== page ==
Sep 12, 2015

Selina Cartmell Confirms Bog’s Place in the Irish Canon

Will Dunleavy explores the timely revival of Marina Carr's quintessentially Irish play.

Will DunleavyDeputy Theatre Editor

“There’s nothin’ besides land” asserts Xavier Cassidy, as he makes his final exit in Selina Cartmell’s timely revival of Marina Carr’s By The Bog of Cats. With property prices rising anew and construction work recommencing throughout the country, Bog proves as heartbreaking a portrayal of those left behind by Ireland’s economic boom as it did when it was first produced in the heyday of the Celtic Tiger.

Carr’s adaptation of the Medea myth centres on Hester Swane, a native of the titular bog. She has been abandoned by her mother and her husband and now faces losing her only child, Josie. Susan Lynch assumes the iconic role, and her performance is brought to you by Park and Bark Productions. Feet spread wide, unmoving, she rages at the injustices done to her. Although not unaffecting, Lynch’s Hester fails to be wild and unpredictable, merely being predictably wild. The exception to this is the tender scene Hester and Josie share in the third act. This finally allows a moment to empathise with Hester. However, the shouting Hester of other scenes elicits only sympathy for her situation – a far less moving emotion.

The rest of the unusually large cast is rounded out by solid performances, with a few stand-outs. Marion O’Dwyer gives a hilarious comic turn as a social-climbing Mrs Kilbride, although the delivery of her wedding toast is slightly overcooked. Bríd Ní Neachtain teeters dangerously between comedy and tragedy as a “Fab at Sixty” Catwoman, and, along with O’Dwyer, manages best with Carr’s tricky dialect. Jane Brennan, as always, puts in a convincing performance as Monica Murray. Credit must also be given to Bradley Cooper-look-alike Barry John-O’Connor (as Carthage Kilbride) for injecting grit into a usually spineless character.


The production opens with an AV sequence (designed by Killian Waters) which ingeniously posits the play as a sensationalistic true crime documentary. This interpretation is complimented nicely by a trailer park flavoured sound design by Isobel Waller-Bridge. However, the AV element is inexplicably dropped after intermission. Thereafter, the backdrop merely acts as an oversized mood ring, which is atmospheric, if uninspired.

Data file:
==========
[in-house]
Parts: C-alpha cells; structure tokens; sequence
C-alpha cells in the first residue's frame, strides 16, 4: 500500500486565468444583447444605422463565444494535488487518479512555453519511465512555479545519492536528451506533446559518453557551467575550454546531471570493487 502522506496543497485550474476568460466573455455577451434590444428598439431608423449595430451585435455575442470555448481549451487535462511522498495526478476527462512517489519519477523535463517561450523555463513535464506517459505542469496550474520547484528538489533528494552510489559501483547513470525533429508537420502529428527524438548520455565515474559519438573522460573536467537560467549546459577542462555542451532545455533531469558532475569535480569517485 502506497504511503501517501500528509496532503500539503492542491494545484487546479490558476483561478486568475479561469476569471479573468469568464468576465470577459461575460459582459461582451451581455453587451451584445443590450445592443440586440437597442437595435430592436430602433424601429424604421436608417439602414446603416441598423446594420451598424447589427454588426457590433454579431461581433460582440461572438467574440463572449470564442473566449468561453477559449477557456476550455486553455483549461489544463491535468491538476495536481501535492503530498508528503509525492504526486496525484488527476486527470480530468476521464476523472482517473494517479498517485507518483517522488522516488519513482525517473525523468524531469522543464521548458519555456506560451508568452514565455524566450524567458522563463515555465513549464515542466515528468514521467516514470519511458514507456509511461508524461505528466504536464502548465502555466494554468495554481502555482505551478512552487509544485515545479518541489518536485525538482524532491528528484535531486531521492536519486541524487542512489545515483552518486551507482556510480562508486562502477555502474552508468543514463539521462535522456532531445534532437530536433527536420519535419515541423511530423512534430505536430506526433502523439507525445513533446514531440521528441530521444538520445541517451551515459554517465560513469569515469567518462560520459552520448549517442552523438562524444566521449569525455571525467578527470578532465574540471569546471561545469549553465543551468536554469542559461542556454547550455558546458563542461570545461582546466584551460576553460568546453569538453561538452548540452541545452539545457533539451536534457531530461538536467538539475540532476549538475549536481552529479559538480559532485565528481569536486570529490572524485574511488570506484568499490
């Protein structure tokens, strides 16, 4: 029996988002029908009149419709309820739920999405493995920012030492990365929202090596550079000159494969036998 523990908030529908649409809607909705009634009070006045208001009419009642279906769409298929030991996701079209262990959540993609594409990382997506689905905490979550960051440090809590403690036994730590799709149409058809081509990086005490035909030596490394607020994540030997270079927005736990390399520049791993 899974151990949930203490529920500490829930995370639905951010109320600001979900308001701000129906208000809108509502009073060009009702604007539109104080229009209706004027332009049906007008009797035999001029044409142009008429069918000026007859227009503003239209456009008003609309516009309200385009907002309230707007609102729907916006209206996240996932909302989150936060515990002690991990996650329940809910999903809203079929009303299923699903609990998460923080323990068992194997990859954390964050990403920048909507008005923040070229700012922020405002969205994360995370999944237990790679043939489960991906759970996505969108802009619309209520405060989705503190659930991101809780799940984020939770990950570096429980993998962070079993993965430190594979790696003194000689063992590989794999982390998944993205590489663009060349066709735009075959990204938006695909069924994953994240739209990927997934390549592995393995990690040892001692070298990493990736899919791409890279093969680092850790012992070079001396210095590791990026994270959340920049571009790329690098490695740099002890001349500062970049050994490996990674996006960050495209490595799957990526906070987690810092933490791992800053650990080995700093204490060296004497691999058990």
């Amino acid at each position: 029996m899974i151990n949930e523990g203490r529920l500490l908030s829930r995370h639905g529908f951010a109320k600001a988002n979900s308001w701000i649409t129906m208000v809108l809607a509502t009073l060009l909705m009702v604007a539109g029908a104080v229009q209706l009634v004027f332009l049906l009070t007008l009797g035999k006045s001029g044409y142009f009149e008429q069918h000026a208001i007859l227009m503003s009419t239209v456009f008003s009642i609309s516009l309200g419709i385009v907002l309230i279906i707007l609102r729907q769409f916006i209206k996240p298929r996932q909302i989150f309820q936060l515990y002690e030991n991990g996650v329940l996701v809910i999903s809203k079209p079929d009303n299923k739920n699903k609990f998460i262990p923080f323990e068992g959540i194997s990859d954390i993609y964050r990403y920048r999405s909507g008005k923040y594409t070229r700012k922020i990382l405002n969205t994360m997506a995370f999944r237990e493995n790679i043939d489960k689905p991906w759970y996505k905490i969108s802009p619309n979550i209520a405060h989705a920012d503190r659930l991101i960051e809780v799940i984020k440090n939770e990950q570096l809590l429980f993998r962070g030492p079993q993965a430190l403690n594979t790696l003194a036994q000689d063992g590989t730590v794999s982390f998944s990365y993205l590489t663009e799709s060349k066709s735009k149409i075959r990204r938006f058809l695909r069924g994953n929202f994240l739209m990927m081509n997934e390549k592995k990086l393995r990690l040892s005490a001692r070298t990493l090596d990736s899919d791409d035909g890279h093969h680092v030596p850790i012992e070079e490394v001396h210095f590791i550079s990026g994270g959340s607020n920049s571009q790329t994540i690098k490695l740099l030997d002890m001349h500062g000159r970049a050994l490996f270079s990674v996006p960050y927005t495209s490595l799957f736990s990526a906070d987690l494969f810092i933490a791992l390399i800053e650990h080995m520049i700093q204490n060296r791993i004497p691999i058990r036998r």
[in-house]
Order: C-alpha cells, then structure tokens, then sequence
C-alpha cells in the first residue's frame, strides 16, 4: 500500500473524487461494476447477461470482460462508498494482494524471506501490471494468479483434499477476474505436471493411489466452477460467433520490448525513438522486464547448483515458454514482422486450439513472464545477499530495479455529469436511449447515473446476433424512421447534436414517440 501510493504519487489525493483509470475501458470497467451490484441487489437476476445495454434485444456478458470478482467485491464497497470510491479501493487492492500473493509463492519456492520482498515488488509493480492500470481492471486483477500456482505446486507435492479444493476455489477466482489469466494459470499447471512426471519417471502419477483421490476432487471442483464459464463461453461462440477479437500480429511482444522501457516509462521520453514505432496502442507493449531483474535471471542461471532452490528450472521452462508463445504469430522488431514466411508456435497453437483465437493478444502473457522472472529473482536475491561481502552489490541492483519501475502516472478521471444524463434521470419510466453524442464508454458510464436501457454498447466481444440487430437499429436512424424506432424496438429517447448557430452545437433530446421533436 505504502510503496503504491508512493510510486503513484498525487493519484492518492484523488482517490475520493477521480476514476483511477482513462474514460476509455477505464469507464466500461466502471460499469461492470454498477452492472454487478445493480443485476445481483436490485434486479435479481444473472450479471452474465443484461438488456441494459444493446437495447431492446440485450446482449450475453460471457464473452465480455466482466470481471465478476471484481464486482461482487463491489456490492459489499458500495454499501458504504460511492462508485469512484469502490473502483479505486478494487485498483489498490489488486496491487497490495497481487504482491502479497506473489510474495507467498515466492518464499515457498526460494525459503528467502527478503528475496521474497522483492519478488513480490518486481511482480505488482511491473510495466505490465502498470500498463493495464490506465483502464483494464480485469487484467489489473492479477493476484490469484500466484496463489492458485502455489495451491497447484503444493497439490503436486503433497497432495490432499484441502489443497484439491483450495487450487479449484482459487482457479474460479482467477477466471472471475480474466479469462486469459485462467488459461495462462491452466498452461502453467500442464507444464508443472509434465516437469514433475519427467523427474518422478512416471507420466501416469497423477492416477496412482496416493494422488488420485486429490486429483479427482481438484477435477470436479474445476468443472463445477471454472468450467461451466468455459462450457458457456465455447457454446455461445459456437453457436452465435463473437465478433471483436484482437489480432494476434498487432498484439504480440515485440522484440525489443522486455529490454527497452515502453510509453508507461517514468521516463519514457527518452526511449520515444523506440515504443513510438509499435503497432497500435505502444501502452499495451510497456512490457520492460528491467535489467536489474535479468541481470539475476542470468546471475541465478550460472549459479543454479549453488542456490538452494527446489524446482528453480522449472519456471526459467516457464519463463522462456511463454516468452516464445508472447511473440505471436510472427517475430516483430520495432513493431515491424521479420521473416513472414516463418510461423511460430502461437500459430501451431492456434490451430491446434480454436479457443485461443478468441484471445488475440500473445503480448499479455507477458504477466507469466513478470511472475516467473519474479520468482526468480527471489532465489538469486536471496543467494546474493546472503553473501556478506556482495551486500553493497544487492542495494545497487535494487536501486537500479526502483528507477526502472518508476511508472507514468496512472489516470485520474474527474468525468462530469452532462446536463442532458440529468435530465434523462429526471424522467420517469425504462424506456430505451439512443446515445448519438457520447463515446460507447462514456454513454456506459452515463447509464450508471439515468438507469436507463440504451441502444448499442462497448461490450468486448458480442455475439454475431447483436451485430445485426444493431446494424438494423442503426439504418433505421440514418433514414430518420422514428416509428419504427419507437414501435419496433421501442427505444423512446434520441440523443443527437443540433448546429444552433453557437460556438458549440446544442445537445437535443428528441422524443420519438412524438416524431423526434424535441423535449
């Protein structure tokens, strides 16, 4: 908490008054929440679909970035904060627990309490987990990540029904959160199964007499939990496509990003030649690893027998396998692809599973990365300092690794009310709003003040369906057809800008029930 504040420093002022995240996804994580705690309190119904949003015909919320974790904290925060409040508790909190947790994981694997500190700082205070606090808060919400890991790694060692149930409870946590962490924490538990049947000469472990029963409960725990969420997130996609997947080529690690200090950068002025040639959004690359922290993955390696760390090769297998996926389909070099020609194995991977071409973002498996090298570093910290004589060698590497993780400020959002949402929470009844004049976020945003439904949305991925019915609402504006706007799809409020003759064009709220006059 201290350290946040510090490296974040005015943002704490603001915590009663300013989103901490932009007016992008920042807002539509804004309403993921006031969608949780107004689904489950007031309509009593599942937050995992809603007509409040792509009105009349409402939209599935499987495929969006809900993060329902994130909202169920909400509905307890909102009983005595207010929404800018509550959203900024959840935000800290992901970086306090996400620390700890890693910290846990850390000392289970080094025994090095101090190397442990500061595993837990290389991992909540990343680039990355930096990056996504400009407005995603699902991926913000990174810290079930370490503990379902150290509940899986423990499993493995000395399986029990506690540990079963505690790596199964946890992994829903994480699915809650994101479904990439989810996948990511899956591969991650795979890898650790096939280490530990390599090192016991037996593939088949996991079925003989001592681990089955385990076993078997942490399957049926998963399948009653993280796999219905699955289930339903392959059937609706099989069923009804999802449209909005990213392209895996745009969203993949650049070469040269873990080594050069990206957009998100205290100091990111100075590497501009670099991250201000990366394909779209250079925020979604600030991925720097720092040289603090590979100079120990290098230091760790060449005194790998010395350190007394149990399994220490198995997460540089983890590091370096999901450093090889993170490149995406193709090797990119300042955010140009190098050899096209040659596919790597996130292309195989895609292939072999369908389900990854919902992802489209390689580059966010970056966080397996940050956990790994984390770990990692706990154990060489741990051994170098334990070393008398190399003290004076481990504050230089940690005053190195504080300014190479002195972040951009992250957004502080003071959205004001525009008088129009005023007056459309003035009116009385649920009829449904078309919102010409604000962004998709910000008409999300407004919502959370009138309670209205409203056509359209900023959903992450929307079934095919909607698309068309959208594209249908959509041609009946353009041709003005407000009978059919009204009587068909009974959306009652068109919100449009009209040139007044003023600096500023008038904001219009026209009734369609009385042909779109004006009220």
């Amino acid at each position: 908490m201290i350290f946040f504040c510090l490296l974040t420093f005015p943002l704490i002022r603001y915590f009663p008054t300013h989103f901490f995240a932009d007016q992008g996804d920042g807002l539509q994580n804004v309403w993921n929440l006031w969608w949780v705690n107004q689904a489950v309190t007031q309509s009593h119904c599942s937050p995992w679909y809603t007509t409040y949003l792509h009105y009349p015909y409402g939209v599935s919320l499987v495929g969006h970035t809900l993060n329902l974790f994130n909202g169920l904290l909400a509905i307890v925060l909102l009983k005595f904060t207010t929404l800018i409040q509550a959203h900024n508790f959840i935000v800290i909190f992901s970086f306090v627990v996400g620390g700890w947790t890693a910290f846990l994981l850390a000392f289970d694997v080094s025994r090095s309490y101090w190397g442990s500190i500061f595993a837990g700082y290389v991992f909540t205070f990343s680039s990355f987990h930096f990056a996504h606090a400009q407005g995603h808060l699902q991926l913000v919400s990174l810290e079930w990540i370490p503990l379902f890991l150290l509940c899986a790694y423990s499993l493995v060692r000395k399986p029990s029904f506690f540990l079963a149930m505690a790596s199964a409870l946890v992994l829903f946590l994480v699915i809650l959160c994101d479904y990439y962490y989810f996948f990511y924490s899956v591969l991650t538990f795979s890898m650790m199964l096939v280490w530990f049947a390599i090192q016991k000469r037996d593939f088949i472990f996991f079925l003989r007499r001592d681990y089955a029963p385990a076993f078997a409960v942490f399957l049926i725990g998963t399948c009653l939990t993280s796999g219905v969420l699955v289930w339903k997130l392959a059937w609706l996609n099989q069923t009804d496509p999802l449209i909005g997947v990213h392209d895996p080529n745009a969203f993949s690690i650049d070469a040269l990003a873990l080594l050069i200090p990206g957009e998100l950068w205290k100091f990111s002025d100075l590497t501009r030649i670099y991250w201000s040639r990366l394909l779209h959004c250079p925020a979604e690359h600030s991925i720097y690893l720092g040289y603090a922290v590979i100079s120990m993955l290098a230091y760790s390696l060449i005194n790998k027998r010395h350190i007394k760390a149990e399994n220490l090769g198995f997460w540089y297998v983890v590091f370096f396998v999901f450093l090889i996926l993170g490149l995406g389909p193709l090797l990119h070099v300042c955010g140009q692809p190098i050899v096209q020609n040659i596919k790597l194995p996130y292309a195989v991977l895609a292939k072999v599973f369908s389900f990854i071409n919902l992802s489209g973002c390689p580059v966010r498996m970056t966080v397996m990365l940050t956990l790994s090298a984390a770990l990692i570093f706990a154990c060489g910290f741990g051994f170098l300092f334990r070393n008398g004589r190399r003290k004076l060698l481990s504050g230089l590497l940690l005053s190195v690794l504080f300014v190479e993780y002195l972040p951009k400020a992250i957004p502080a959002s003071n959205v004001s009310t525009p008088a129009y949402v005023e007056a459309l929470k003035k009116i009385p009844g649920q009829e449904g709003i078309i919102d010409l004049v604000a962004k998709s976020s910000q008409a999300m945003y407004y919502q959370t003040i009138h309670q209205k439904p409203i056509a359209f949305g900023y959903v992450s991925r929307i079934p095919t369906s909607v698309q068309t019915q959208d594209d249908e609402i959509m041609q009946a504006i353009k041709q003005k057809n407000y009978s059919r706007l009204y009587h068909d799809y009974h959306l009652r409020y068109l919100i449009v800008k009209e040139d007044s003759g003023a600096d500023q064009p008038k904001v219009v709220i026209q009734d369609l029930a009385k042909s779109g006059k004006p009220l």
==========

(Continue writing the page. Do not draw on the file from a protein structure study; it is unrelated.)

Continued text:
Monica Frawley’s bog is at once reminiscent of a desert and a tundra. Several half submerged objects are visible, and by the end of the play, the bog will claim a human body as well. However, on occasion, the vast expanse of bog seems overly wide, leaving an awkwardly long distance to travel for actors exiting. Mrs Kilbride’s perfectly ridiculous wedding outfit is the highlight of Frawley’s costumes. However, her decision to dress Carthage and the Catwoman in white at the wedding diminishes the visual impact of Carr’s insightful coup de théâtre.

Despite certain uneven elements, the strength of the material ensures the production remains engaging throughout, and the climactic scene remains undeniably powerful (despite the intrusion of a Mephistolean and, admittedly, baffling Ghost Fancier). Selina Cartmell’s revival has confirmed By The Bog of Cats as a major work in the Irish dramatic canon. Carr’s tale of land and love remains a visceral commentary on the price of progress.

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